As one of the most important races in one of the most important racing circuits in the world, the Jockey Club Gold Cup, nearly a century old, is steeped in tradition. It’s hard to read more than a year or two on the roll call of winners, without having named a champion. From Man O’ War, who won the second edition, to Curlin who won consecutive runnings on his way to back-to-back Horse of the Year awards, winning the Jockey Club Gold Cup has always meant something. When Curlin won his second, five years ago, he became the tenth horse to win the prestigious race more than once. Last year, Flat Out, or the Baron of Belmont, as I like to call him, became number eleven.
It all began the year after Man O’ War, when another son of Fair Play, Mad Hatter won in consecutive editions in 1921 and 1922. The former Belmont Stakes winner also pulled the double in the Met Mile those same two years. He was named Champion Older Horse in 1921.
Eleven years would pass before the Wheatley Stable runner Dark Secret added consecutive runnings of the JCGC to his resume of 15 career stakes wins. Sadly, Dark Secret broke down after crossing the finish line in the 1934 Gold Cup, and did not survive.
The very next year, Firethorn won his first of two Jockey Club Gold Cups in 1935. Two years after that, the son of Sun Briar became the only horse ever to win more than once in the big race without doing it consecutively.
Numerous champions would win the two-mile test over the next 17 years, but none of them could repeat their win. Then in 1955 and 1956, the legendary trainer, Sunny Jim Fitzsimmons, collected his sixth and seventh victories in the Gold Cup, with the great Nashua. As good as that Hall of Fame runner was, he had nothing on the next horse to repeat in JCGC.
Repeat might actually be the wrong word; Kelso dominated the Jockey Club Gold Cup. In 1961, he repeated his win from 1960, but that was only the second of five. From 1960 through 1964, Kelso not only won the Gold Cup five times, but he also was named Horse of the Year in each of those years. He remains the only horse to have won more than two … for now, but more on that later.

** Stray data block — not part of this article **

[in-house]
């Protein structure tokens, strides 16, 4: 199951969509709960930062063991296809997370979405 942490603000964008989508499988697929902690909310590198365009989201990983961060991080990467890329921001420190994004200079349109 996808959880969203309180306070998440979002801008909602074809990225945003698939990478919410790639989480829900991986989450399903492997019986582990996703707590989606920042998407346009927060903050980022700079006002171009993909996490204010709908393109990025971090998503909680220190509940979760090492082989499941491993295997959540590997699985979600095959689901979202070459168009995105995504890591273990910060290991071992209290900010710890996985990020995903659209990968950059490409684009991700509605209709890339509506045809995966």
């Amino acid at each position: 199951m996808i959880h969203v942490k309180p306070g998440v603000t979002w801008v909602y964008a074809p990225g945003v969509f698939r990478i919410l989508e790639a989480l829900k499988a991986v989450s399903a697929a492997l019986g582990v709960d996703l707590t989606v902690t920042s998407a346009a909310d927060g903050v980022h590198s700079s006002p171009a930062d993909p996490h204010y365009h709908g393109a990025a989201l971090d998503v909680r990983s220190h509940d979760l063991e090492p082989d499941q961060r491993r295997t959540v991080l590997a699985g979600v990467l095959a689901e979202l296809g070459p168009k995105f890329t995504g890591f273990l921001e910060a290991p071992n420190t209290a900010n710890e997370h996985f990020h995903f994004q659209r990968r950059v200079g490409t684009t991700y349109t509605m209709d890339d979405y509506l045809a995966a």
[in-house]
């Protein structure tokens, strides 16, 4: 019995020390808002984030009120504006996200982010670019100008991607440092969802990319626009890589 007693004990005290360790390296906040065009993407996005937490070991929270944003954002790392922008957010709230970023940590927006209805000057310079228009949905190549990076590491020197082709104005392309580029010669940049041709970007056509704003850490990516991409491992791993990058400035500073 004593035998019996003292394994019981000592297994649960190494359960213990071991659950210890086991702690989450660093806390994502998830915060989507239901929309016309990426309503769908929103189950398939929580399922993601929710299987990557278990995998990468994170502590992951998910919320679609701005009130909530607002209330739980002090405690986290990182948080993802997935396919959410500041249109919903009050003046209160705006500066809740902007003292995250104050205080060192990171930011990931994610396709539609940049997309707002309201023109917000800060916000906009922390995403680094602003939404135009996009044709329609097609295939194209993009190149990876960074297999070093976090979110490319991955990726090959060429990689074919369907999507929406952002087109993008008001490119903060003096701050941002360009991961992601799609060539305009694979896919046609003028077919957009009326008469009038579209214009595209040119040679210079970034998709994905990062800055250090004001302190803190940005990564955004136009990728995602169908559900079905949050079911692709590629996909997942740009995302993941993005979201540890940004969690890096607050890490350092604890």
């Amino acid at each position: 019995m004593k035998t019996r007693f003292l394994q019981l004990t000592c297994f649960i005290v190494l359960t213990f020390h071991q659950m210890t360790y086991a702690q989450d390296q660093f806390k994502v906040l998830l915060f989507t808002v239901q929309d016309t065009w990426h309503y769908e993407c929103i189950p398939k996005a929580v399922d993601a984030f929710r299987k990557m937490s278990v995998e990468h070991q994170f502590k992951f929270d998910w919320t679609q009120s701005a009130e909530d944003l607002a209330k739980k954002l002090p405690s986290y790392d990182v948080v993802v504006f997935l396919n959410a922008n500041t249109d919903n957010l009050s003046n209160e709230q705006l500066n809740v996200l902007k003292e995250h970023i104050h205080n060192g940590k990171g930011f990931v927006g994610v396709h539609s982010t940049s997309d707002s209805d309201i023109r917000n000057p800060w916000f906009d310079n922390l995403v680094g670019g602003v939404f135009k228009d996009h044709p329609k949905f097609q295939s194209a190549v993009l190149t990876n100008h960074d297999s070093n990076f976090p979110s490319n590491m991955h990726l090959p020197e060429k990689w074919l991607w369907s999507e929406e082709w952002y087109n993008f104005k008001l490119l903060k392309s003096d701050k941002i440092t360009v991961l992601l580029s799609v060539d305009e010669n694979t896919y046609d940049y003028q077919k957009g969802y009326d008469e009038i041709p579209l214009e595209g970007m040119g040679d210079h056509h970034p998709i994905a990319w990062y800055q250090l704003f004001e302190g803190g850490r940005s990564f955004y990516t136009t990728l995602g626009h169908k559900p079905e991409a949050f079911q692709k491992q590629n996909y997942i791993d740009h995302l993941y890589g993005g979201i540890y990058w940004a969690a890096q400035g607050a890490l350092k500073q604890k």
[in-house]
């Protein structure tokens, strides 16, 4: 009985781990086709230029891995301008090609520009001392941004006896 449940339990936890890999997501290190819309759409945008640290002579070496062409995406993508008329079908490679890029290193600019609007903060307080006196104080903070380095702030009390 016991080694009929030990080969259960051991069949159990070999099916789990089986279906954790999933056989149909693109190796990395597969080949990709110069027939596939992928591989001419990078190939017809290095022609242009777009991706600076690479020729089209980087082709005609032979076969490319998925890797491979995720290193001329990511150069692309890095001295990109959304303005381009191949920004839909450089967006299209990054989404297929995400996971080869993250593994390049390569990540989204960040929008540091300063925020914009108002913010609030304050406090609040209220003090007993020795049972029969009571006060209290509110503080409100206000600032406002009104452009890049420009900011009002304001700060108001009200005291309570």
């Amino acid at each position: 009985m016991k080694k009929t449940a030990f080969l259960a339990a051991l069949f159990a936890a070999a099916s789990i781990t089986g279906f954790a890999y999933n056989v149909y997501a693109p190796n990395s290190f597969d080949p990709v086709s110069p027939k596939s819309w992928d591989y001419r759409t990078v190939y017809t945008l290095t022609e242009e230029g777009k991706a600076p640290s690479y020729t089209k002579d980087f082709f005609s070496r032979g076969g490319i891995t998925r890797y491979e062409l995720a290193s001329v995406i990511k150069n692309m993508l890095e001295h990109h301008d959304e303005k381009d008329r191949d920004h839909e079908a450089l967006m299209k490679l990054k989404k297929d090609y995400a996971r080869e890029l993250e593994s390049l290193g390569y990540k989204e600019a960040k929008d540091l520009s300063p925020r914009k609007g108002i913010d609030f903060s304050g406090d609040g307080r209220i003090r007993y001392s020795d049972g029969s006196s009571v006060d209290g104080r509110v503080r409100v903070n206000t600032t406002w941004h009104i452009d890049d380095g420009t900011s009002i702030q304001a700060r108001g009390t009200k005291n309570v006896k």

There would be no more horses like Kelso to come around for this historic race, but a distance loving mare, sired by Nashua, would etch her name into Jockey Club Gold Cup lore. The Triple Tiara winner of 1969, Shuvee clinched consecutive Older Mare Championships by winning it in 1970 and 1971.
A talented three-year-old colt named Slew O’ Gold needed a big win late in the year to win an Eclipse Award. The son of Seattle Slew got it in the 1983 JCGC. The following year, a mature Slew O’ Gold came back to repeat in fantastic fashion, winning the now 1 ½ mile affair by 9 ¾ dominant lengths.
Creme Fraiche may not have had the talent as most on this list, but the gritty gelding loved a distance. In 1986, he built upon his Belmont Stakes score the year before by winning his first of two Gold Cups. The next year he came back to stun the prohibitive favorite, Java Gold in the 1987 edition.
Speaking of big favorites, Cigar entered the 1996 starting gate looking to become the next horse to repeat in the Jockey Club Gold Cup. Instead it was an upstart three-year-old named, Skip Away who would earn his biggest victory to date, in the now ten-furlong test. The three-time champion unveiled a new front-running style for the race the next year, and romped home a repeat winner.
Much like Skip Away, Curlin turned the corner on his talented career with a determined score over Older Champion Lawyer Ron, as a three-year-old in the 2007 edition. The win helped propel him to his first Horse of the Year award, and then a strong win in 2008 helped clinch the year-end honor once again.
Now it is Flat Out time. As you can tell, winning the 2011 and 2012 editions of the Jockey Club Gold Cup has placed him in esteemed company. Winning a third, however, would be something special. No one expects him to ever match the five of the legendary Kelso, but to become only the second race horse to win this great race three times would be a feat not to be forgotten. I gotta say, I like the Baron of Belmont’s chances.